Fed chair ’s testimony, if it confirms recent themes in Fed communication, will likely push rates higher and flatten the yield curve. Despite the growing focus on recession risk, bonds are finding no favour among investors
Hard to see what could prevent more yield upside
One salient characteristic of rates price action so far this week is bonds’ ability to sell off on both risk-on and risk-off markets. Arguably, in each instance, it was a different part of the curve that was in the lead, but this is besides the point. In a week that looked like a prime candidate for a bond consolidation, with light supply and event risk, rallies look to have been systematically sold into. It seems to us that the macro environment is conducive of rates testing higher levels still, with 3.5% and 2% the obvious near term targets for Treasuries and Bund.
The Fed has capped long-term inflation expectations, but not nominal rates
The macro environment is conducive of rates testing higher levels still
Only a sharp rise in already elevated recession risk, or a change in central bank tone, could change this dynamic in our view. After consistently underestimating , we would discount the latter. Bostic brandishing the prospect of a pause in the Fed’s tightening looks like a communication accident that is unlikely to be repeated anytime soon. As for rising recession risk, it is notable that that idea has already entered the market’s subconscious, and failed to prevent rates upside. Exhibit one is the Fed’s June dot plot, featuring growth forecast downgrade and unemployment upgrades. Hopes of a “soft(ish)” landing were also relegated to just that, hopes.
Recession risk and the Fed’s short term focus mean a flatter curve
With a Fed finally on its front foot when it comes to fighting inflation, and markets already aware of growing recession risks, one can reasonably ask what Powell could say today that would catch markets off guard. We entertain the hope that, having caught up with the market’s way of thinking about inflation dynamics, Fed policy, or rather its disconnect with the market consensus, is no longer a factor adding to market volatility.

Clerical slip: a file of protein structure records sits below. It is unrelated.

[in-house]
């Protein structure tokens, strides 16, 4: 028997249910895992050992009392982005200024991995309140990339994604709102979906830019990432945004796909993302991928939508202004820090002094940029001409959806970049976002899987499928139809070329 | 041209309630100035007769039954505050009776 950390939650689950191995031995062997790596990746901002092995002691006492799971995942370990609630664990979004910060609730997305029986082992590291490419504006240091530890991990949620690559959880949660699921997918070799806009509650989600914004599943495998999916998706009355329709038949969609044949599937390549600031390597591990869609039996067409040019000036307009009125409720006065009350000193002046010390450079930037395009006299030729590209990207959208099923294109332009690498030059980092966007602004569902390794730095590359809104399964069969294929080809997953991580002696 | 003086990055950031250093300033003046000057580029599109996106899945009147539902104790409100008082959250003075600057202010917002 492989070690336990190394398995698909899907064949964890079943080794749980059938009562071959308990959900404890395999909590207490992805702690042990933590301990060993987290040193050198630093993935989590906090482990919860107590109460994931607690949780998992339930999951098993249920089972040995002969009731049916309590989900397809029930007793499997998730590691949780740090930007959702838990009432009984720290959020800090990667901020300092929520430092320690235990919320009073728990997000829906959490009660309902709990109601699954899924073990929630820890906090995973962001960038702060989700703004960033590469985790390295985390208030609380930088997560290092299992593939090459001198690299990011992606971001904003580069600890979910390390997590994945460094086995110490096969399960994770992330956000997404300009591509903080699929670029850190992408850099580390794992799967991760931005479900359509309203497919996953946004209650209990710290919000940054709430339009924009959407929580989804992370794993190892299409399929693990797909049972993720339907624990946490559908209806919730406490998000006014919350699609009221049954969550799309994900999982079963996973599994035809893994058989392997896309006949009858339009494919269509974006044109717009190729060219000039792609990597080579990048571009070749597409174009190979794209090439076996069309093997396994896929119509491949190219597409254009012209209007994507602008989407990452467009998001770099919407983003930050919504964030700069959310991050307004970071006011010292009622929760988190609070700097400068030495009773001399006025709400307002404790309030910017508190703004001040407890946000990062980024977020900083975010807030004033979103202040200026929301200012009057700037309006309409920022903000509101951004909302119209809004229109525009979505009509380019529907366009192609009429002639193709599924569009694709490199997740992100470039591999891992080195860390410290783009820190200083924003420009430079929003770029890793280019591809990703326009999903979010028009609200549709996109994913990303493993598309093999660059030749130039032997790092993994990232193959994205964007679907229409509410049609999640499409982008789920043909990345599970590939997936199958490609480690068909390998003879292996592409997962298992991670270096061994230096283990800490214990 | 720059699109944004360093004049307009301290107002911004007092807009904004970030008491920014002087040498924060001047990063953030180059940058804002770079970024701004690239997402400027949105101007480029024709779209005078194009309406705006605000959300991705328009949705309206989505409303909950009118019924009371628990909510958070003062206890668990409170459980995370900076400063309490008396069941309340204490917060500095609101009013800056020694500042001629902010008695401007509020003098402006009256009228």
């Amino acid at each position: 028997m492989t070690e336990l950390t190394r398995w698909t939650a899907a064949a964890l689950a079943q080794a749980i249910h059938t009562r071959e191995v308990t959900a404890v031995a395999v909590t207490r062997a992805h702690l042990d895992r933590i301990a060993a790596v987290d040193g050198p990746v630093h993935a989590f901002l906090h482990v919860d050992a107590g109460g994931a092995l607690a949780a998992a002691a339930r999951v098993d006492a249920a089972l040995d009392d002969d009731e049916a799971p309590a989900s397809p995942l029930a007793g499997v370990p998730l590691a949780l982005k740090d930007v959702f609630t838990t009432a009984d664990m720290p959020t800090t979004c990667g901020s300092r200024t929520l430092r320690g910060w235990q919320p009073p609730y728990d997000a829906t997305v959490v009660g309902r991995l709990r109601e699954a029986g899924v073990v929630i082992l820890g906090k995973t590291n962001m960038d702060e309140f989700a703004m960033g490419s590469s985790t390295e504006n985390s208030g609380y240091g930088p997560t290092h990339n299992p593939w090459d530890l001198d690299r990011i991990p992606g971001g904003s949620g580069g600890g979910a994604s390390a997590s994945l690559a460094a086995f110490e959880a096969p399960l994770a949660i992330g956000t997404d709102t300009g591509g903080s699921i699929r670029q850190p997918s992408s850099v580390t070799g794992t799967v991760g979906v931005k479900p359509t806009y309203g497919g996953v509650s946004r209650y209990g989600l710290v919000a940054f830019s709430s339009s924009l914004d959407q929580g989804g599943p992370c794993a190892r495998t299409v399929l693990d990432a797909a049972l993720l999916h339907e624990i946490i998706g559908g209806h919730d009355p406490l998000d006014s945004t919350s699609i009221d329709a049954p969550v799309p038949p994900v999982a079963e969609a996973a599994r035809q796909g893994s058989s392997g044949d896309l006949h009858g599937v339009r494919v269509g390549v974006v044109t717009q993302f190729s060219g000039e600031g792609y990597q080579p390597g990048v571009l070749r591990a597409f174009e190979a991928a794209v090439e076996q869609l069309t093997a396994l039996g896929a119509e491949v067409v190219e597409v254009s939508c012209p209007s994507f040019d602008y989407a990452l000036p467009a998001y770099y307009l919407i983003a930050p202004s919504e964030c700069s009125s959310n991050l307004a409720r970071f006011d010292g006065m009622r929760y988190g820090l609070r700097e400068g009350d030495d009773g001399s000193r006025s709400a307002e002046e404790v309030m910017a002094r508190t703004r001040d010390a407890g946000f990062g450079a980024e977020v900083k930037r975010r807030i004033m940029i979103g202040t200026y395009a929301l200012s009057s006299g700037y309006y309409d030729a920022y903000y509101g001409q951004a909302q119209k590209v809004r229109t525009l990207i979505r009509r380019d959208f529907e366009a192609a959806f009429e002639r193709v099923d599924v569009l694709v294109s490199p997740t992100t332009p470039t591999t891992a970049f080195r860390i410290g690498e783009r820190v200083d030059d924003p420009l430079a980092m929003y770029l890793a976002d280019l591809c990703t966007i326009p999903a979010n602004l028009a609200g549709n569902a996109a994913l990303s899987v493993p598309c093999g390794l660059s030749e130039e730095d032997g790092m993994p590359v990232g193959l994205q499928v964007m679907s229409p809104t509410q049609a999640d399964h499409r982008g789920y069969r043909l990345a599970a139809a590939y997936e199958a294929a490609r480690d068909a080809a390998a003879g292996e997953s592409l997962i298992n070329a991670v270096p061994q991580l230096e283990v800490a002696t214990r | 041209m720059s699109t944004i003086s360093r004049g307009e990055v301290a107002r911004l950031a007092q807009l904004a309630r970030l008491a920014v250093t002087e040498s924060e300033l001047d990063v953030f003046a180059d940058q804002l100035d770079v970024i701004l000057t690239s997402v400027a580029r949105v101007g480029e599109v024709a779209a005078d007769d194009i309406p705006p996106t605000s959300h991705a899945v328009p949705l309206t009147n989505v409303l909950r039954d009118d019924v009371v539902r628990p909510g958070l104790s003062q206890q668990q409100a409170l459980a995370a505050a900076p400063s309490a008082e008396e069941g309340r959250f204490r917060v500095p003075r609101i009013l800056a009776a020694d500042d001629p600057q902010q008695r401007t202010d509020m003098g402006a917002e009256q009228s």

Bonds and swaps are paying attention to short-term developments, especially on energy markets
A continued focus on more short term inflation developments, and on headline inflation rather than core, would reduce the inflation swap markets’ ability to cap long-term nominal yield upside. Taking 10-year CPI swaps dipping once more below 3% as an example, long-term inflation fears have been kept in check by an increasingly hawkish Fed. The continued sell off in nominal rates show that bonds and swaps are instead paying attention to more short-term developments, especially on energy markets. This is a step in the right direction, particularly if Thomas Barkin’s comments that his aim is to see positive real rates across the curve are to be taken at face value.
Recession risk and curve inversion appear to be stuck in a self-fulfilling narrative loop
Combined with the growing focus on recession risks, the admission by the Fed that taking the Fed Fund rate well above neutral implies subsequent cuts. This points in the direction of a further inversion of Sofr forwards, and also a flattening of the spot-starting yield curve. This may only be a short-term phenomenon, either until the outlook worsens so much that the market pares back hike expectations (bull-steepening), or until markets converge with the view of stubbornly high inflation, dashing hopes of subsequent easing (bear-steepening). For now however, growing recession risks and a curve inversion are a self-sustaining dynamic that cannot be ignored.
Today’s events and market view
It will come as no surprise that Fed chair Jerome Powell’s congress testimony is the main focal point in rates markets today. If recent central bank comments are anything to go by, the tone should be hawkish. The pull-back in rates since their pre-FOMC peak suggests markets can still be caught off guard, for instance by Powell keeping the door open to more than one 75bp hike should data require it.
The chairman is the most important Fed speaker on the calendar, but by no mean the only one. Thomas Barking, Charles Evans, and Patrick Harker complete the line-up. Jon Cunliffe, of the Bank of England, Luis de Guindos, and Frank Elderson, of the European Central Bank, are also due to speak.
On the economics calendar, Eurozone is expected to stabilise at levels already consistent with a recession.
Germany will raise funds by tapping its benchmark.This will be followed in the US session by the US Treasury selling debt.
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